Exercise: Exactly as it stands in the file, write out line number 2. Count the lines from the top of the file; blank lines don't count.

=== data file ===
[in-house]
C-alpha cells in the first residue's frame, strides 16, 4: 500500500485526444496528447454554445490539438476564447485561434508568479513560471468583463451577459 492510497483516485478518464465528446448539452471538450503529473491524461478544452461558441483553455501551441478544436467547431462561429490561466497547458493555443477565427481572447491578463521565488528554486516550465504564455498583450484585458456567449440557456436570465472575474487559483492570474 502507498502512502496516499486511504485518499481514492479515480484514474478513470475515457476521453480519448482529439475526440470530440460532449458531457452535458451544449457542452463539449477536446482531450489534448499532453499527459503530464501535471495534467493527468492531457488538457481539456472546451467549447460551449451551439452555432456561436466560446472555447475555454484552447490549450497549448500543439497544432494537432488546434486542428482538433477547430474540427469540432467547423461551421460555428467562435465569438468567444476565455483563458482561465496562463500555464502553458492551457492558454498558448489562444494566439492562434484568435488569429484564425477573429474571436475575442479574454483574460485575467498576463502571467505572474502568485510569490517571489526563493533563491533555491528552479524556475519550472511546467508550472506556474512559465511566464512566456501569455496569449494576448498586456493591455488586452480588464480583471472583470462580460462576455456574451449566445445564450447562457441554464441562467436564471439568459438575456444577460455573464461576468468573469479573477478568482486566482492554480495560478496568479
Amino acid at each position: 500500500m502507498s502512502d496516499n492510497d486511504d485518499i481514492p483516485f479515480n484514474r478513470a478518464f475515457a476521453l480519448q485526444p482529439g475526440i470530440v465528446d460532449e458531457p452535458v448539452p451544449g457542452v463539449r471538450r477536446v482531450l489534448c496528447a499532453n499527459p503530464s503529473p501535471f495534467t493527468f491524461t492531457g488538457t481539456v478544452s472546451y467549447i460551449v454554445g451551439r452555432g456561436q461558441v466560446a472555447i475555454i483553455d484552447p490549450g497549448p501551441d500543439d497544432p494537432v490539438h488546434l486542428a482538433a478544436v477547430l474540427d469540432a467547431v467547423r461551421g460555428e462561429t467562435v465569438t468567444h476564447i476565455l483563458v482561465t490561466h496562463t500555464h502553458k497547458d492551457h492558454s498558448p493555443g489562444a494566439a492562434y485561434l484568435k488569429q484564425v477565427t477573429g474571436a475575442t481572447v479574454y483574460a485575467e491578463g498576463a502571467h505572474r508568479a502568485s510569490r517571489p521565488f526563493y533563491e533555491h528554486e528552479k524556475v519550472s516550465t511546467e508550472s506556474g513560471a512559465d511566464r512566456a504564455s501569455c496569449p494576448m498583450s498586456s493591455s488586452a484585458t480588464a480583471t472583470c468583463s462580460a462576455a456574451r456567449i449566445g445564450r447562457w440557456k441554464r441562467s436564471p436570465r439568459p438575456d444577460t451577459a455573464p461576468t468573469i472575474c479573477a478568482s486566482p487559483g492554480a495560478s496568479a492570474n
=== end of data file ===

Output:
C-alpha cells in the first residue's frame, strides 16, 4: 500500500485526444496528447454554445490539438476564447485561434508568479513560471468583463451577459 492510497483516485478518464465528446448539452471538450503529473491524461478544452461558441483553455501551441478544436467547431462561429490561466497547458493555443477565427481572447491578463521565488528554486516550465504564455498583450484585458456567449440557456436570465472575474487559483492570474 502507498502512502496516499486511504485518499481514492479515480484514474478513470475515457476521453480519448482529439475526440470530440460532449458531457452535458451544449457542452463539449477536446482531450489534448499532453499527459503530464501535471495534467493527468492531457488538457481539456472546451467549447460551449451551439452555432456561436466560446472555447475555454484552447490549450497549448500543439497544432494537432488546434486542428482538433477547430474540427469540432467547423461551421460555428467562435465569438468567444476565455483563458482561465496562463500555464502553458492551457492558454498558448489562444494566439492562434484568435488569429484564425477573429474571436475575442479574454483574460485575467498576463502571467505572474502568485510569490517571489526563493533563491533555491528552479524556475519550472511546467508550472506556474512559465511566464512566456501569455496569449494576448498586456493591455488586452480588464480583471472583470462580460462576455456574451449566445445564450447562457441554464441562467436564471439568459438575456444577460455573464461576468468573469479573477478568482486566482492554480495560478496568479